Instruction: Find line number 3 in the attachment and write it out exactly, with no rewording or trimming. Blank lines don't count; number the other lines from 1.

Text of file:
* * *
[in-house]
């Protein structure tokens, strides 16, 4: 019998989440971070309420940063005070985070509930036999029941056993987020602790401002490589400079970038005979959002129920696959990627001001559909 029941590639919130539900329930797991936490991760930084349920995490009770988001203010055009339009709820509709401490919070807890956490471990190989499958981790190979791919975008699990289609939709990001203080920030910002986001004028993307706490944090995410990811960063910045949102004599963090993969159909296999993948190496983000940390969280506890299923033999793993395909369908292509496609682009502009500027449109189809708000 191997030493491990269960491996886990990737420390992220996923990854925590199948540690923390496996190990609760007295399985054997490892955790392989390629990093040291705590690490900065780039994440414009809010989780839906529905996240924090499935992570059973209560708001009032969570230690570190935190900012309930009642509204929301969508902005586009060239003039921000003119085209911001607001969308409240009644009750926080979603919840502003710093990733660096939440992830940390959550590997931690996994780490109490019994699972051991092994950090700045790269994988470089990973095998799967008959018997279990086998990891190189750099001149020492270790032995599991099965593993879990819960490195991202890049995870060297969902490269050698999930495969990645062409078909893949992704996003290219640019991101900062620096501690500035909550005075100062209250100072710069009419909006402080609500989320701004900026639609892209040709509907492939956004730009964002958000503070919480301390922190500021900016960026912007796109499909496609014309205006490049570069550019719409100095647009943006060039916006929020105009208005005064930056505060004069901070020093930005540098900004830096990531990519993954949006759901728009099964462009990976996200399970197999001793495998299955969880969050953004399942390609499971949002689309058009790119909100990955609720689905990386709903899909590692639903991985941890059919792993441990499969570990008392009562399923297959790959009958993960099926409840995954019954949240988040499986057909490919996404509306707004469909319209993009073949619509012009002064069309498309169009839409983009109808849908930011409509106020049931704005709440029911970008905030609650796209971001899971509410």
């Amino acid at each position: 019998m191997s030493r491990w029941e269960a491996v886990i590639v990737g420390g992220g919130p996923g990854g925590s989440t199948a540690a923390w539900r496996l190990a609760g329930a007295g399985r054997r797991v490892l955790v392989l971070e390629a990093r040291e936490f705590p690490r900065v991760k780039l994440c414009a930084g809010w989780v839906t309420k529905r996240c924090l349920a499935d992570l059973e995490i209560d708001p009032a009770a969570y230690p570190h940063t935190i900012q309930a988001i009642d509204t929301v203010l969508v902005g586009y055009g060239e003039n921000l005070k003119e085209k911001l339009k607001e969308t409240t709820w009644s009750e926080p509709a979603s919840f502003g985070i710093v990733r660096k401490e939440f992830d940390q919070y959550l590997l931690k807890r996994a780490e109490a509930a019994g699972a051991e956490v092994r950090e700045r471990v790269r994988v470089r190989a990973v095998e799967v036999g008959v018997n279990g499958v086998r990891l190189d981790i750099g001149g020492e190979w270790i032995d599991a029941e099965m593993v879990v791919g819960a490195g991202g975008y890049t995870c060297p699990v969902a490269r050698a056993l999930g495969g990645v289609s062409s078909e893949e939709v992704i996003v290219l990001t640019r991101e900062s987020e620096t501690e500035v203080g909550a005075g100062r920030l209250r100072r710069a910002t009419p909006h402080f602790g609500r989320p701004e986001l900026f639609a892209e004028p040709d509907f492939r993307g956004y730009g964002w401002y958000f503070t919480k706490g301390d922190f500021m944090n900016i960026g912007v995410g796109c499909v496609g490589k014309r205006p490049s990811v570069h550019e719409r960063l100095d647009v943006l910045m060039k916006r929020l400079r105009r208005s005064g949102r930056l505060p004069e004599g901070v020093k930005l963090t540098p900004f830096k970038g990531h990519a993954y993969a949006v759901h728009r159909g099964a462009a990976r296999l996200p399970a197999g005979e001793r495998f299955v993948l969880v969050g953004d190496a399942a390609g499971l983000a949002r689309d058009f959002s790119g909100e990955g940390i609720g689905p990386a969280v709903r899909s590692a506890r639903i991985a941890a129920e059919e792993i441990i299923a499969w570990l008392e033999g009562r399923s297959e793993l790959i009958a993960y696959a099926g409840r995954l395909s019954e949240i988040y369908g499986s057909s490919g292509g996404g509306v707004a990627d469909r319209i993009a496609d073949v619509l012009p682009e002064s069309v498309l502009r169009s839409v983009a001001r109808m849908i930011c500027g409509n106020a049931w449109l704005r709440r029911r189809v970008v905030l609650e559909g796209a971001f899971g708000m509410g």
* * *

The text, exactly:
């Amino acid at each position: 019998m191997s030493r491990w029941e269960a491996v886990i590639v990737g420390g992220g919130p996923g990854g925590s989440t199948a540690a923390w539900r496996l190990a609760g329930a007295g399985r054997r797991v490892l955790v392989l971070e390629a990093r040291e936490f705590p690490r900065v991760k780039l994440c414009a930084g809010w989780v839906t309420k529905r996240c924090l349920a499935d992570l059973e995490i209560d708001p009032a009770a969570y230690p570190h940063t935190i900012q309930a988001i009642d509204t929301v203010l969508v902005g586009y055009g060239e003039n921000l005070k003119e085209k911001l339009k607001e969308t409240t709820w009644s009750e926080p509709a979603s919840f502003g985070i710093v990733r660096k401490e939440f992830d940390q919070y959550l590997l931690k807890r996994a780490e109490a509930a019994g699972a051991e956490v092994r950090e700045r471990v790269r994988v470089r190989a990973v095998e799967v036999g008959v018997n279990g499958v086998r990891l190189d981790i750099g001149g020492e190979w270790i032995d599991a029941e099965m593993v879990v791919g819960a490195g991202g975008y890049t995870c060297p699990v969902a490269r050698a056993l999930g495969g990645v289609s062409s078909e893949e939709v992704i996003v290219l990001t640019r991101e900062s987020e620096t501690e500035v203080g909550a005075g100062r920030l209250r100072r710069a910002t009419p909006h402080f602790g609500r989320p701004e986001l900026f639609a892209e004028p040709d509907f492939r993307g956004y730009g964002w401002y958000f503070t919480k706490g301390d922190f500021m944090n900016i960026g912007v995410g796109c499909v496609g490589k014309r205006p490049s990811v570069h550019e719409r960063l100095d647009v943006l910045m060039k916006r929020l400079r105009r208005s005064g949102r930056l505060p004069e004599g901070v020093k930005l963090t540098p900004f830096k970038g990531h990519a993954y993969a949006v759901h728009r159909g099964a462009a990976r296999l996200p399970a197999g005979e001793r495998f299955v993948l969880v969050g953004d190496a399942a390609g499971l983000a949002r689309d058009f959002s790119g909100e990955g940390i609720g689905p990386a969280v709903r899909s590692a506890r639903i991985a941890a129920e059919e792993i441990i299923a499969w570990l008392e033999g009562r399923s297959e793993l790959i009958a993960y696959a099926g409840r995954l395909s019954e949240i988040y369908g499986s057909s490919g292509g996404g509306v707004a990627d469909r319209i993009a496609d073949v619509l012009p682009e002064s069309v498309l502009r169009s839409v983009a001001r109808m849908i930011c500027g409509n106020a049931w449109l704005r709440r029911r189809v970008v905030l609650e559909g796209a971001f899971g708000m509410g």